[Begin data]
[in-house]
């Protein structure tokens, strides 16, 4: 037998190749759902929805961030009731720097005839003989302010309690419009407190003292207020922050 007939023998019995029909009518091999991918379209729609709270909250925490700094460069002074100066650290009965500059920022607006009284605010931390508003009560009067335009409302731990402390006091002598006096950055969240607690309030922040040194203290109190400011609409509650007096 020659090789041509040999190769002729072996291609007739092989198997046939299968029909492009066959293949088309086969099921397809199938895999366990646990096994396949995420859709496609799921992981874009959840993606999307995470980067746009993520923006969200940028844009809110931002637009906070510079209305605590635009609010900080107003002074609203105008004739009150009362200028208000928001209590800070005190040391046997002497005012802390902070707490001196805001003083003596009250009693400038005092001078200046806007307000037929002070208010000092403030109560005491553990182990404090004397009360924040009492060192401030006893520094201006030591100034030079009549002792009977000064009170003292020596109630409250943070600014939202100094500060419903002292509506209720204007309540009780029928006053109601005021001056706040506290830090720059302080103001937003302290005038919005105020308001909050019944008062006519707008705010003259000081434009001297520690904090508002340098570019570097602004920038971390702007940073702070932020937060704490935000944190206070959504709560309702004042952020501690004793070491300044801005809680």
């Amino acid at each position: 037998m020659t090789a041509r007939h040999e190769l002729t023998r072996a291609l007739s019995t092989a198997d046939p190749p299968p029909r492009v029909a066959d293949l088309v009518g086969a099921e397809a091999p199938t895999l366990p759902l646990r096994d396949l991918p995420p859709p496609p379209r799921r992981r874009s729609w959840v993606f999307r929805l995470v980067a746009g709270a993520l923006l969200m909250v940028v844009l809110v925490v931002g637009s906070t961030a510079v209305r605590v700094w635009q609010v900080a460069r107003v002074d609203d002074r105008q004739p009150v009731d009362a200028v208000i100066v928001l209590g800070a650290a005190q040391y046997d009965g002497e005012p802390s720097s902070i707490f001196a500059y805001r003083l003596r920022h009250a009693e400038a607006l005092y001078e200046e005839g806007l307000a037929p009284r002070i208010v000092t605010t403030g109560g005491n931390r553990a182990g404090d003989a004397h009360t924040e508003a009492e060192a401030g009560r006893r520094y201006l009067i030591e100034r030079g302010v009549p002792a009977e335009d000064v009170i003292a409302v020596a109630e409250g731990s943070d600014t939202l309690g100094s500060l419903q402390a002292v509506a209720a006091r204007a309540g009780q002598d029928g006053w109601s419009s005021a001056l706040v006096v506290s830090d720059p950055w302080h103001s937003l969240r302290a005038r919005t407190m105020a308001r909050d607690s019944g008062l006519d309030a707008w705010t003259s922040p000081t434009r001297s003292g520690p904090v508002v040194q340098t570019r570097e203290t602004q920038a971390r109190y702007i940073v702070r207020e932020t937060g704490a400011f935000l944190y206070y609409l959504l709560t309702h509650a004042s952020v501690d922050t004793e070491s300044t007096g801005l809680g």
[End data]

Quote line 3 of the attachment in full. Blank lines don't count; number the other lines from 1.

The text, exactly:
């Amino acid at each position: 037998m020659t090789a041509r007939h040999e190769l002729t023998r072996a291609l007739s019995t092989a198997d046939p190749p299968p029909r492009v029909a066959d293949l088309v009518g086969a099921e397809a091999p199938t895999l366990p759902l646990r096994d396949l991918p995420p859709p496609p379209r799921r992981r874009s729609w959840v993606f999307r929805l995470v980067a746009g709270a993520l923006l969200m909250v940028v844009l809110v925490v931002g637009s906070t961030a510079v209305r605590v700094w635009q609010v900080a460069r107003v002074d609203d002074r105008q004739p009150v009731d009362a200028v208000i100066v928001l209590g800070a650290a005190q040391y046997d009965g002497e005012p802390s720097s902070i707490f001196a500059y805001r003083l003596r920022h009250a009693e400038a607006l005092y001078e200046e005839g806007l307000a037929p009284r002070i208010v000092t605010t403030g109560g005491n931390r553990a182990g404090d003989a004397h009360t924040e508003a009492e060192a401030g009560r006893r520094y201006l009067i030591e100034r030079g302010v009549p002792a009977e335009d000064v009170i003292a409302v020596a109630e409250g731990s943070d600014t939202l309690g100094s500060l419903q402390a002292v509506a209720a006091r204007a309540g009780q002598d029928g006053w109601s419009s005021a001056l706040v006096v506290s830090d720059p950055w302080h103001s937003l969240r302290a005038r919005t407190m105020a308001r909050d607690s019944g008062l006519d309030a707008w705010t003259s922040p000081t434009r001297s003292g520690p904090v508002v040194q340098t570019r570097e203290t602004q920038a971390r109190y702007i940073v702070r207020e932020t937060g704490a400011f935000l944190y206070y609409l959504l709560t309702h509650a004042s952020v501690d922050t004793e070491s300044t007096g801005l809680g």